Blue Faced Leicester: Also known as BFL (which is good for me, because I can't pronounce Leicester to save me).  Not quite as soft as merino, but has a longer staple (the length of the individual fiber) and isn't as greasy.  Because it isn't quite so fine and has longer fibers BFL is also more durable than merino.  It is often touted as a fairly ideal first fiber for beginning spinners, and is one of my favorites to work with.

Navaho Churro: These are the sheep that the Navaho raised in the Southwest United States.  They are rugged little things, highly resistant to pests, drought, and disease.  They are a double coated breed - they have long guard hairs mixed in with their wool.  Navaho Churro wool is rare in commercial yarn, with the exception of some weaving lines.  The gaurd hair is very coarse, so when both layers are spun together it wears like steel.  When the fleece is dehaired, it is much softer, but still not next to the skin soft.  I have a Navaho Churro fleece that I'm planning on spinning for a sweater for my husband.

Shetland: Shetland sheep come in two styles, double coated and single coated.  In my experience, the single coated variety of fleece is more common, but you're probably not going to encounter it unless you spin.  This is the wool that was around in the same area as the fairly famous Shetland lace, and (understandably) does very well in lace applications.  You have to be careful not to over twist it, however, or it feels like string.  Other than that, it is fairly soft - I'd say maybe a little coarser than BFL.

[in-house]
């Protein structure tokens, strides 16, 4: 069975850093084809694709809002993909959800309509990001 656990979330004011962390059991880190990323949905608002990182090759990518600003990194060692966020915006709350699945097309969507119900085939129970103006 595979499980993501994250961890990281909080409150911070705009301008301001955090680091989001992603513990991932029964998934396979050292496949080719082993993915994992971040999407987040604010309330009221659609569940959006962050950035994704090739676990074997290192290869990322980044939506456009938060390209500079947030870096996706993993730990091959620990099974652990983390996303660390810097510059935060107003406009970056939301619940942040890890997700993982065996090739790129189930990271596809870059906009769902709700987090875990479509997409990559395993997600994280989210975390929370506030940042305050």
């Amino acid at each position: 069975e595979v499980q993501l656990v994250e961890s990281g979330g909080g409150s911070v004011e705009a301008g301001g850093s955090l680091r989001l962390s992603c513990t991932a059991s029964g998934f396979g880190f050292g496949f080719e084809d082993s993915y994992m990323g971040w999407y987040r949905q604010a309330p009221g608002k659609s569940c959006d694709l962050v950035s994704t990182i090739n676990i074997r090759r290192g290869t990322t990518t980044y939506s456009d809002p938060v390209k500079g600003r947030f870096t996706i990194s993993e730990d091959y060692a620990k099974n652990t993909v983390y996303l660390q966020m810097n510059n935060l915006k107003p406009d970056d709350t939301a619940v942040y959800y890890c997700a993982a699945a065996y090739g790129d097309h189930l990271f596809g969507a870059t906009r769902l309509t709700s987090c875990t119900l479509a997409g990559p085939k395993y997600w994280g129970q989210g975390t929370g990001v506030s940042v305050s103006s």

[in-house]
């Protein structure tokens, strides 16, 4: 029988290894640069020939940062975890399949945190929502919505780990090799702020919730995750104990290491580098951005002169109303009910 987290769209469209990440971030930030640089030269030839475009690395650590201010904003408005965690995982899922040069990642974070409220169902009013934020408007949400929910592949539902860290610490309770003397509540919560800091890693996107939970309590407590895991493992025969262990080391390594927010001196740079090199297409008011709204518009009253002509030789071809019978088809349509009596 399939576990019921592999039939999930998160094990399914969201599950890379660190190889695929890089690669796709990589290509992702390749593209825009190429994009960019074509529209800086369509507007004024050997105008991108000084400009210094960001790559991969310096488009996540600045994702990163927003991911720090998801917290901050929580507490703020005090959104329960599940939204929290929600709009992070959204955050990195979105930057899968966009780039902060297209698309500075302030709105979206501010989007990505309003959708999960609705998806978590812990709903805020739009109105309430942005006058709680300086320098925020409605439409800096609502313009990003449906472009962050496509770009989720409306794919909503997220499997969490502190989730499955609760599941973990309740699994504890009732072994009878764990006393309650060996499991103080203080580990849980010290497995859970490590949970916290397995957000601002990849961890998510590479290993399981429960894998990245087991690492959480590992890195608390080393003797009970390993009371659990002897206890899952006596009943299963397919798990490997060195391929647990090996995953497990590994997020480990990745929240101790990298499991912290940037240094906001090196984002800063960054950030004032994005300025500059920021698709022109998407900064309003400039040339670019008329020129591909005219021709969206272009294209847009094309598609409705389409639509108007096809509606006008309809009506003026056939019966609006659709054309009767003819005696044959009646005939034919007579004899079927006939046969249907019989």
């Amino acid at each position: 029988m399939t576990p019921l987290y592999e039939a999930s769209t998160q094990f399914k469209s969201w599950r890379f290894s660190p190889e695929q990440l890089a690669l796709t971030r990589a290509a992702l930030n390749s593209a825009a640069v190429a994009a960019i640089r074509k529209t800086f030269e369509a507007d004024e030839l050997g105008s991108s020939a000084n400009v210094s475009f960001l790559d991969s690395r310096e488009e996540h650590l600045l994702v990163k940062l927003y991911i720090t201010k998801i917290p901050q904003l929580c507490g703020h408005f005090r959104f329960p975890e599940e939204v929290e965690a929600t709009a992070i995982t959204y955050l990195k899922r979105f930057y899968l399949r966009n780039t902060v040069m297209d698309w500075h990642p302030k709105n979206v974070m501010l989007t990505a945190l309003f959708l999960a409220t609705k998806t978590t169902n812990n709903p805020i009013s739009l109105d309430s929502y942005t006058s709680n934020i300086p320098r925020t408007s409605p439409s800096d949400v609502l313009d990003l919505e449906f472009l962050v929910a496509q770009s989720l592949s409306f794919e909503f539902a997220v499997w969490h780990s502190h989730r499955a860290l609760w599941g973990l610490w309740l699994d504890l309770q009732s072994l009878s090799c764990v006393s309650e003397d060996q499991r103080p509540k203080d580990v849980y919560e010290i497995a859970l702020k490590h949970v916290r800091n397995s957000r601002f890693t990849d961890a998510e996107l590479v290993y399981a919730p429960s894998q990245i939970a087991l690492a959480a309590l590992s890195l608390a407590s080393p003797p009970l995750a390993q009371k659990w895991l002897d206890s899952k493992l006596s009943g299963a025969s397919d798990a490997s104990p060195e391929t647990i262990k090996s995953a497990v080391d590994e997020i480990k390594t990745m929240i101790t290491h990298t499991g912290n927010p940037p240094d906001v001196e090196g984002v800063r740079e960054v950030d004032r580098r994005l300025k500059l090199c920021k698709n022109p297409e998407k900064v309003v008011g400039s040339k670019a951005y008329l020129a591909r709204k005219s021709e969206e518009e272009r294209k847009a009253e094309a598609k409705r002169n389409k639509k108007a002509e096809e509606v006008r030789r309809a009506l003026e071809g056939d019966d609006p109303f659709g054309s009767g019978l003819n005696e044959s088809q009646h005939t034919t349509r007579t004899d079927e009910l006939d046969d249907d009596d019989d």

Peruvian highland wool: I'm seeing this one more and more often.  It refers to a cross between BFL and merino, so far as I can tell, and is softer than BFL and more durable than merino.  I've found it to be something of a mixed bag.  Sometimes it's very soft, sometimes it's not so soft.  It seems to matter very much how it's spun.  If you have your heart set on either very soft or very durable (and not so soft), it's probably best to either touch before you buy or talk to somebody who has experience with a specific yarn.  I've yet to see anything in it I don't like, however.

Thursday, November 11, 2010

Wool, part 2 -- the texture issue